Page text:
Things are starting to warm up a little where I live. The snow is finally receding, and we are seeing grass for the first time in a while!

Welcome to Nate 90!

Last time in episode 16, I attempted what is a difficult task for me: defining psychological trauma. I spent the entire episode preparing us for an actual definition as well as why it is important for us to properly define it. That was more than enough information for one episode, so I stopped short of actually defining psychological trauma.

So, if you haven't listened or read episode 16, make sure you do that first.

Today, we are going to actually define psychological trauma and then draw some conclusions. Merriam-Webster's Collegiate Dictionary defines trauma this way:

a : an injury (as a wound) to living tissue caused by an extrinsic agent

b : a disordered psychic or behavioral state resulting from mental or emotional stress or physical injury (1)

Definition 'a' focuses on the physical whereas 'b' focuses on the psychological. It is pretty generic though. Not everybody who experiences emotional stress or physical injury will experience psychological trauma.

So, why are some people traumatized under emotional stress or physical injury and others not? And, why can the same person go through one stressful event and not experience psychological trauma and yet another event they do?

These are big questions, and the next definition gets us closer to helpful answers. The website provides the following definition:

Trauma is the response to a deeply distressing or disturbing event that overwhelms an individual’s ability to cope, causes feelings of helplessness, diminishes their sense of self and their ability to feel a full range of emotions and experiences. (2)

The phrase we need to focus on from this definition is "overwhelms an individual's ability to cope."

The psychological trauma begins at this point. Yes, it gets much more complicated, but let's understand the starting point.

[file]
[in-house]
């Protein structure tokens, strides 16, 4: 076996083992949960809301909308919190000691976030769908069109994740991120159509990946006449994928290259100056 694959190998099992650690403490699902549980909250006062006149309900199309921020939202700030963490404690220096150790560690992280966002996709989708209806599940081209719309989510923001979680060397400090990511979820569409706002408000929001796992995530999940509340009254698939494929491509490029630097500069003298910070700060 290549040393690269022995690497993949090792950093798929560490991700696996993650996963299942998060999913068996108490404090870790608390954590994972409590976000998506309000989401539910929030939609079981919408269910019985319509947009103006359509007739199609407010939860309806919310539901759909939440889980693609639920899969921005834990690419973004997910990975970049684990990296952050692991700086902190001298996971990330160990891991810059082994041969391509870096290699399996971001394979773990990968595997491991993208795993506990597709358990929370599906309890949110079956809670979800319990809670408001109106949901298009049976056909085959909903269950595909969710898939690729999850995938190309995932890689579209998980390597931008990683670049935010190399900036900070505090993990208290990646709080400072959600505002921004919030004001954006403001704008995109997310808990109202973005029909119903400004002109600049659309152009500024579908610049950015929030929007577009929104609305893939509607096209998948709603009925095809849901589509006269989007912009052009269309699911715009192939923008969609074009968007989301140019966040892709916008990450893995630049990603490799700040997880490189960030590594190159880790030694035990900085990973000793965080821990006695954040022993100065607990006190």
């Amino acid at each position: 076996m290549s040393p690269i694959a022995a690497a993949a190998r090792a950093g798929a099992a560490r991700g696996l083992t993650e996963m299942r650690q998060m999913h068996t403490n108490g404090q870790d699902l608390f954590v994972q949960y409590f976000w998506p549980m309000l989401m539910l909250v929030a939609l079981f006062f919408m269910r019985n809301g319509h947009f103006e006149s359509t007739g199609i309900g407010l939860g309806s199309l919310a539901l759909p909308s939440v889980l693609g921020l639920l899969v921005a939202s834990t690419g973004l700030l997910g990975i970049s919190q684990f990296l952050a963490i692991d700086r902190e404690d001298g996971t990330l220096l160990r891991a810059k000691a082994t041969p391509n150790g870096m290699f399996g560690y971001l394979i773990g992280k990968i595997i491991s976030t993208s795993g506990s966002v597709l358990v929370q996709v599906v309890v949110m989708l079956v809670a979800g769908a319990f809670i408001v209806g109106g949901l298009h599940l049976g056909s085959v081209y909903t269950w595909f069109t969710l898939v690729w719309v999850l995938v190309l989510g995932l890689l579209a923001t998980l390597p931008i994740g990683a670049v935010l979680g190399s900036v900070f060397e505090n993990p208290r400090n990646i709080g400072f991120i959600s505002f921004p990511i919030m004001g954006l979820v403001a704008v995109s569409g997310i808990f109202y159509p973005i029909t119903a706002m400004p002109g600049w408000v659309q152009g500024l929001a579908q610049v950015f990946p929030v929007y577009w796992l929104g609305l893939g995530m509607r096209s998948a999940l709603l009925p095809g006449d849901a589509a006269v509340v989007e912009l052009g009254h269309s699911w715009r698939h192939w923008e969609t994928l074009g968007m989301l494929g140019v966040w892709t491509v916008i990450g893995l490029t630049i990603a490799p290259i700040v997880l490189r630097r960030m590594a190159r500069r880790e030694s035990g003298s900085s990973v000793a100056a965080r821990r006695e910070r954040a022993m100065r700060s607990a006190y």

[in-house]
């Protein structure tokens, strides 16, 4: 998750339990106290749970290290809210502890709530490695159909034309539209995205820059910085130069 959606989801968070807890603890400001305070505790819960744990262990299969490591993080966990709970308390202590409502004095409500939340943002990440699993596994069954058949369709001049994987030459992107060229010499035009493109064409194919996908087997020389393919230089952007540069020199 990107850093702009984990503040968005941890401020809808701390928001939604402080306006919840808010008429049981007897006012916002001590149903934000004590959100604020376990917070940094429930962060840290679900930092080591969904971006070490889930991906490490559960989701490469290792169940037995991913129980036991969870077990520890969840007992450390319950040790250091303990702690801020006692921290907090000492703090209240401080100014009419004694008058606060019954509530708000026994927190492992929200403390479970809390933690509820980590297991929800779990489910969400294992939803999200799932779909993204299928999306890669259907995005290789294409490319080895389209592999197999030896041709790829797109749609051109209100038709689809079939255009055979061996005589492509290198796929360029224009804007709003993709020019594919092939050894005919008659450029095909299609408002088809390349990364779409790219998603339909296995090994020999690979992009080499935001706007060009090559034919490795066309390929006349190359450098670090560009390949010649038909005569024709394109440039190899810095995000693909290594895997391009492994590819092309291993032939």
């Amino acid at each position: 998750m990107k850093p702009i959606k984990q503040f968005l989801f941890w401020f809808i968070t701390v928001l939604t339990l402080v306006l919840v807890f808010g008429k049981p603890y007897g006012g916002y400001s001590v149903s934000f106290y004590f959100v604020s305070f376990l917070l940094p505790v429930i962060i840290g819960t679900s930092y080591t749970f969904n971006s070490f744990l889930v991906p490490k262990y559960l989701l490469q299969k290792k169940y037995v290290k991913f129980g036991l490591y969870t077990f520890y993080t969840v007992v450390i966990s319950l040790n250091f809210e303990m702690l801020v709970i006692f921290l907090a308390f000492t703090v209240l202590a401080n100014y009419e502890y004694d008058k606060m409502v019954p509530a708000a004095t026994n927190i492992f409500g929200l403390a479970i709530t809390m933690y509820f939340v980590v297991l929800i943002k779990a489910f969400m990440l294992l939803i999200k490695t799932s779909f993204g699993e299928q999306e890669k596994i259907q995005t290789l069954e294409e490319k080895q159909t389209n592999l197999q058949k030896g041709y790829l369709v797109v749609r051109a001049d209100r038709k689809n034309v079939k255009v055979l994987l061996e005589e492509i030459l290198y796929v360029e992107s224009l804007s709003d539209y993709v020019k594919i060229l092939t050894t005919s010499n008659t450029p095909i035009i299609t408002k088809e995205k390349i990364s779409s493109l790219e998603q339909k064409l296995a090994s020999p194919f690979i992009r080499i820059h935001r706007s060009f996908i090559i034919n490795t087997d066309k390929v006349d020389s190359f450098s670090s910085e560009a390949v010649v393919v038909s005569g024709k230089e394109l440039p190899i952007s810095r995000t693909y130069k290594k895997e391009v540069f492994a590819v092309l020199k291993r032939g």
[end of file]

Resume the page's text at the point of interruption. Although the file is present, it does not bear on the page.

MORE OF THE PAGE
When we are overwhelmed and cannot cope we kick into survival mode. There are four common survival modes people enter into. These can be categorized with what is called the 4Fs - Fight, Flight, Fawn, and Freeze. (3)

These four survival mode responses are temporary tools to help us get through the situation. What instead happens, especially the more psychological trauma a person experiences with out getting proper help, we get stuck in these responses, and we don't know how to find our way out of them.

What this means is that the trauma we have experienced never gets resolved, the wound cannot heal, and the trauma remains.

What is even more sad is what we touched on last time. People can't look at us and see that we have unhandled trauma in our lives. Now, folks that know us well and understand trauma may be able to perceive it over time.

Another factor is many people dealing with unhandled trauma in their lives don't realize it or don't understand what to do about it.

Recovering from trauma yourself or attempting to help someone else recover from it is fraught with complications. This is why it is often good to see a trauma-informed counselor. This isn't the only way, but often this is the best way.

There is so much more to say on this topic. Hopefully this will be a good start for you.


(1) Inc Merriam-Webster, Merriam-Webster’s Collegiate Dictionary (Springfield, MA: Merriam-Webster, 1996).


(3) Usually a person's response spills over into more than one of these categories. For those who want to study deeper, there are good books to help folks sort through them such as Pete Walker's Complex PTSD